"Well, I've got a screwdriver!"The Doctor is proud to show it off to Jamie and the audience, and it's a very ordinary one at that. Terrance Dicks retroactively transforms it in his novelization into the infamous sonic device that became popular in later years. Apart from muddling up the continuity, this takes something away from the Doctor's resourcefulness at being able to get great mileage out of the most mundane of tools, and brings the logic of some later sequences into question as well.
Yes, every other challenge facing the Doctor and his friends in this adventure is a locked door or some other style of confinement, as they get passed around from one set of captors to another like a trio of hot potatoes. They spend about 85% of their energy focused on mechanisms and only about 15% focused on interacting with other characters, making this fairly unfulfilling as a character-based story.
The end of episode two gives us our only demonstration of the story's visuals for laser gun effects, and they're expectedly cheap, although with decent sound. The sound is much more exciting though when laser fire is more profuse in other episodes and has greater emotional impact.
The conclusion is less than one would hope for in a good Doctor Who story, although at least a few twists spring up in solving the mystery and learning about the characters, some of whom display much more naivety than I find believable however. It is interesting to note that Troughton, Hines, and Padbury were not even in the studios to record the final episode - all their scenes had been pre-filmed at Ealing so that they could spend an extra week on location filming for "The War Games" (the next story), so that gives some indication of how involved their characters were. All things considered, I think the ending is much punchier in the book. On TV, many beats aimed for suspense and got drawn out a little more, but with the outcome being so predictable, it doesn't quite work.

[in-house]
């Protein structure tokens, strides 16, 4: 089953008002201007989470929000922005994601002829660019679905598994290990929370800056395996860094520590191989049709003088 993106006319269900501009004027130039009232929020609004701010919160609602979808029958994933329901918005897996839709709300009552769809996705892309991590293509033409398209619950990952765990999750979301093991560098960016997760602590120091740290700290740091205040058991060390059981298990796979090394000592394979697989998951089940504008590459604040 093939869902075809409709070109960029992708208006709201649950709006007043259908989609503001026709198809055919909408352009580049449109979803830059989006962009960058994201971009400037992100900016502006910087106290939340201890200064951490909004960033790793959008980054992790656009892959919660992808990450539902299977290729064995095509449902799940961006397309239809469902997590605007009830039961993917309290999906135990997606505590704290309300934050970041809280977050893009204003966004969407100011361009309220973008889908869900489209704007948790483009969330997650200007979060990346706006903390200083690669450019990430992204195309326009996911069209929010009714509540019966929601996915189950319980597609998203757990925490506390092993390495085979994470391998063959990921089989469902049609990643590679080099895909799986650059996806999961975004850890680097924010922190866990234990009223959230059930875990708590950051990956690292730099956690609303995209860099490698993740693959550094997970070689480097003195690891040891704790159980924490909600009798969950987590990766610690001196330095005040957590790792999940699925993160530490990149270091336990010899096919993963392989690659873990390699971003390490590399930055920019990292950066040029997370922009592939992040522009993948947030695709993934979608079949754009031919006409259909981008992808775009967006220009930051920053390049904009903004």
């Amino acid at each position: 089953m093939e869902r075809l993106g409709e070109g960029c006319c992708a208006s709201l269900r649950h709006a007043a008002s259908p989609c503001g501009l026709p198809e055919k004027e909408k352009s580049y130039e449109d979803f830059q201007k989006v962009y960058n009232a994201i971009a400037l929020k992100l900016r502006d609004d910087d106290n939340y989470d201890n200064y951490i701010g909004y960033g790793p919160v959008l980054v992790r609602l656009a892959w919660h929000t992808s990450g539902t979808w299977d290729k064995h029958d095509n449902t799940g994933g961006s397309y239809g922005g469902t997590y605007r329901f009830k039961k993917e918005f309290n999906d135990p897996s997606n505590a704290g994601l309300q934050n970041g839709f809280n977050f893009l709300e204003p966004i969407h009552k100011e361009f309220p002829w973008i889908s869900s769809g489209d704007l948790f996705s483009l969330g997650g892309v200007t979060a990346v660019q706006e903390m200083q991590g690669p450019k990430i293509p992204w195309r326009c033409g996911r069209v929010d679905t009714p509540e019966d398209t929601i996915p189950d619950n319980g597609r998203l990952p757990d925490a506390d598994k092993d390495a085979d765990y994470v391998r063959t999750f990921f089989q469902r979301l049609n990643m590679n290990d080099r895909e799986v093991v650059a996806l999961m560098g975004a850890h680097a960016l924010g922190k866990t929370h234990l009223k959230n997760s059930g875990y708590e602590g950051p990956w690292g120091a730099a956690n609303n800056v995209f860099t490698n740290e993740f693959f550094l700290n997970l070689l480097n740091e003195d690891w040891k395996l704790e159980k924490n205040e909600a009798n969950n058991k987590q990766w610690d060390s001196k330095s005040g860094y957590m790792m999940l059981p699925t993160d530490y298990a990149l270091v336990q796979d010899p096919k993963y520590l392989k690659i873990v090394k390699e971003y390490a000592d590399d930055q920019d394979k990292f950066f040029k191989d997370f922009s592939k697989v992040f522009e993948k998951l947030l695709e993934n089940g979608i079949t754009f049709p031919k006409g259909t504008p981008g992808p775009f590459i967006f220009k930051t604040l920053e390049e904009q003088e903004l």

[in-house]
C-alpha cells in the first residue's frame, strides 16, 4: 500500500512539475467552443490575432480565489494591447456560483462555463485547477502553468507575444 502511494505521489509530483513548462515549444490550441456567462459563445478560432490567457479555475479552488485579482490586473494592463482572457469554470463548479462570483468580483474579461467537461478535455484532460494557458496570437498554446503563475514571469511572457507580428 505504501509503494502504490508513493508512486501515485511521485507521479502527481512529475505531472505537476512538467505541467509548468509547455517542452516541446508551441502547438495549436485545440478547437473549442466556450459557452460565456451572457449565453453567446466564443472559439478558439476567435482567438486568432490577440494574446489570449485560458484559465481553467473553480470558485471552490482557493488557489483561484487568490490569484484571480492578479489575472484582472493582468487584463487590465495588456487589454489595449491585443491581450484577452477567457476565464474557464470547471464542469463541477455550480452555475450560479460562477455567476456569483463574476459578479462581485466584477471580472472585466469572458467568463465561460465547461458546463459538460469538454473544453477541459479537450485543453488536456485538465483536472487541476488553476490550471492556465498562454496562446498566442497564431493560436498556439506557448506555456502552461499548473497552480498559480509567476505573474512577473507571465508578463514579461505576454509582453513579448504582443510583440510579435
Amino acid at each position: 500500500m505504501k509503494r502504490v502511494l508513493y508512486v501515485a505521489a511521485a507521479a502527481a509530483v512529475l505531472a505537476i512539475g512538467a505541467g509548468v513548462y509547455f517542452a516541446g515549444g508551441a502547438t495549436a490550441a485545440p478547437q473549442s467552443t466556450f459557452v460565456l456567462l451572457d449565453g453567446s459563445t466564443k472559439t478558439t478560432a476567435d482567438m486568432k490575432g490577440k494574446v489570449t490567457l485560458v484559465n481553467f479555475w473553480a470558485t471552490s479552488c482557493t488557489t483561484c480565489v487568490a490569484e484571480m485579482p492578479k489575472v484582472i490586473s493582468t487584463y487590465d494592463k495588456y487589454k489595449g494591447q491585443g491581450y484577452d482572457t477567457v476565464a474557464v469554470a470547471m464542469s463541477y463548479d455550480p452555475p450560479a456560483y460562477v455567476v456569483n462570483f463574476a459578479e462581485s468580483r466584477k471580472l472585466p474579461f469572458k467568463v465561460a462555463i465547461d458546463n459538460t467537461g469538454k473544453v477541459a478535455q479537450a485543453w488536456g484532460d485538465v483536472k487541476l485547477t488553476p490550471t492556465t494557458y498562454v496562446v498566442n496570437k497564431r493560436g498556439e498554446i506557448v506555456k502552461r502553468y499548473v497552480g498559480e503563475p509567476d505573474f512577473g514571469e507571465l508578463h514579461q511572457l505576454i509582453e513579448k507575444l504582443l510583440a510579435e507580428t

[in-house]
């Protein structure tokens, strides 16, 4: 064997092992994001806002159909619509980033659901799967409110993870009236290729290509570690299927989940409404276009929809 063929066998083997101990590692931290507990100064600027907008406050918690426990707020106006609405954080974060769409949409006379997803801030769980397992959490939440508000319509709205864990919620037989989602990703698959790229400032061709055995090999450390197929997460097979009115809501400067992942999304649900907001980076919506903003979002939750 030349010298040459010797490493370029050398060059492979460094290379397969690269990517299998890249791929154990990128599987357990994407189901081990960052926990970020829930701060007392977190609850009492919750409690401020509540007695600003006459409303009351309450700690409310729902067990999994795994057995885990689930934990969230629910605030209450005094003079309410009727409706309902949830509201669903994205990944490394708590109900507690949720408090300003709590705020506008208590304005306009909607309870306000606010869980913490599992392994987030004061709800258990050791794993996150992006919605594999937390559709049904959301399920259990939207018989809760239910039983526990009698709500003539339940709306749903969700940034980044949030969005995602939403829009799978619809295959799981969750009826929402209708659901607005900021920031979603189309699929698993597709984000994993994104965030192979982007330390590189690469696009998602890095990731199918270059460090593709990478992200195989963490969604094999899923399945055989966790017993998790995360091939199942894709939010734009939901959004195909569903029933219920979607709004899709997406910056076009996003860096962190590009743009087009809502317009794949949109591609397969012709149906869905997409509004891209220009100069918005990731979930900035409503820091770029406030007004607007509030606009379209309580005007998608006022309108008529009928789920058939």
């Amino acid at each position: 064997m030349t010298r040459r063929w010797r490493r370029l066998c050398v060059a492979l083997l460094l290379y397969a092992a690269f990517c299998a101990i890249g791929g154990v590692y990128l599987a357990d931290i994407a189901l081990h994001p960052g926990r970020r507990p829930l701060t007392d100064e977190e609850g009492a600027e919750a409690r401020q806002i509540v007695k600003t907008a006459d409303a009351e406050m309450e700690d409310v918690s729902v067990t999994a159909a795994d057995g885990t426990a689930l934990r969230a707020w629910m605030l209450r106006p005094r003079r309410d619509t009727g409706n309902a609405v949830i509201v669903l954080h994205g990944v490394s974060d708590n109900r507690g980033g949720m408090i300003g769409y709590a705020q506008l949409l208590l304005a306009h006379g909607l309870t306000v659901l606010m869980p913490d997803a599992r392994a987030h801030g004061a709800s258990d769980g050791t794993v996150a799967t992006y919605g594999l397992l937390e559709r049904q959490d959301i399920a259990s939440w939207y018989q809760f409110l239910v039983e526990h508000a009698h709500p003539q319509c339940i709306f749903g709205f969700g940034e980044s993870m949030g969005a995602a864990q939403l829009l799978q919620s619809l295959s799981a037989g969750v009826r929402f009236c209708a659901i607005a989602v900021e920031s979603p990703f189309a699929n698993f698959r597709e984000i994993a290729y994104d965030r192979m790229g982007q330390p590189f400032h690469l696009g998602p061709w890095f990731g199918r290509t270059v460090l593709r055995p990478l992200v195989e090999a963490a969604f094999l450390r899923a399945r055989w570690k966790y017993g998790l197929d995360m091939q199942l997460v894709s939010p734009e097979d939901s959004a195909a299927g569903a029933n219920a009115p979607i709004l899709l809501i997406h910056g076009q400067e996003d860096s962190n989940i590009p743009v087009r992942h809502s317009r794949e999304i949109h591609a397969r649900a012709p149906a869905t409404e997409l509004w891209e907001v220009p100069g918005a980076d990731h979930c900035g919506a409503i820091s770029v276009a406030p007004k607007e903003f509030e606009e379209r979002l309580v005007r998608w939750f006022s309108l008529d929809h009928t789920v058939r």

Volume 1 of the BBC Radiophonic Workshop CD series offers another curiosity with a TARDIS landing sound labeled as coming from this story. Experimentation with the landing sound was popular during this period of the program's history, and this time around Brian Hodgson creates something truly unique and emotionally moving for the TARDIS. But, as totally cool as this sound experiment is, the story Robert Holmes wrote really does not seem to call for it, and sadly this landing sound never seems to have been re-used anywhere in the series in a more appropriate story for the TARDIS, or for any enemy time machine. In fact, it isn't even used in this story either... we get the over-echoed sound again like at the end of "The Invasion" (story no. 46). Hmmph. Well, I guess the sound had to be labeled with something to denote the period it came from.
If there's a silver lining to this plodder, it is perhaps that the regular actors got excused from the last episode, and spent that time making the next story into their most excellent adventure yet....